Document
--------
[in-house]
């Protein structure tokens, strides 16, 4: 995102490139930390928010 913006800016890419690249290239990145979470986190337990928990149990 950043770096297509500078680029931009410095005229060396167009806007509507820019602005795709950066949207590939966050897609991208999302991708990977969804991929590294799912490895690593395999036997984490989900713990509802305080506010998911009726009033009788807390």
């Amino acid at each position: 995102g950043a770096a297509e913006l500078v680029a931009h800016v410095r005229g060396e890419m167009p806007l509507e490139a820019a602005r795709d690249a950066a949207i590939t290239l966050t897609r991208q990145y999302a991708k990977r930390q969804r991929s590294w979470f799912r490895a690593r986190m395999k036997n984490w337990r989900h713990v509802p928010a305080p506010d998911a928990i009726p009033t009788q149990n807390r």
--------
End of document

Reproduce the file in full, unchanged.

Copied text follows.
[in-house]
């Protein structure tokens, strides 16, 4: 995102490139930390928010 913006800016890419690249290239990145979470986190337990928990149990 950043770096297509500078680029931009410095005229060396167009806007509507820019602005795709950066949207590939966050897609991208999302991708990977969804991929590294799912490895690593395999036997984490989900713990509802305080506010998911009726009033009788807390």
């Amino acid at each position: 995102g950043a770096a297509e913006l500078v680029a931009h800016v410095r005229g060396e890419m167009p806007l509507e490139a820019a602005r795709d690249a950066a949207i590939t290239l966050t897609r991208q990145y999302a991708k990977r930390q969804r991929s590294w979470f799912r490895a690593r986190m395999k036997n984490w337990r989900h713990v509802p928010a305080p506010d998911a928990i009726p009033t009788q149990n807390r």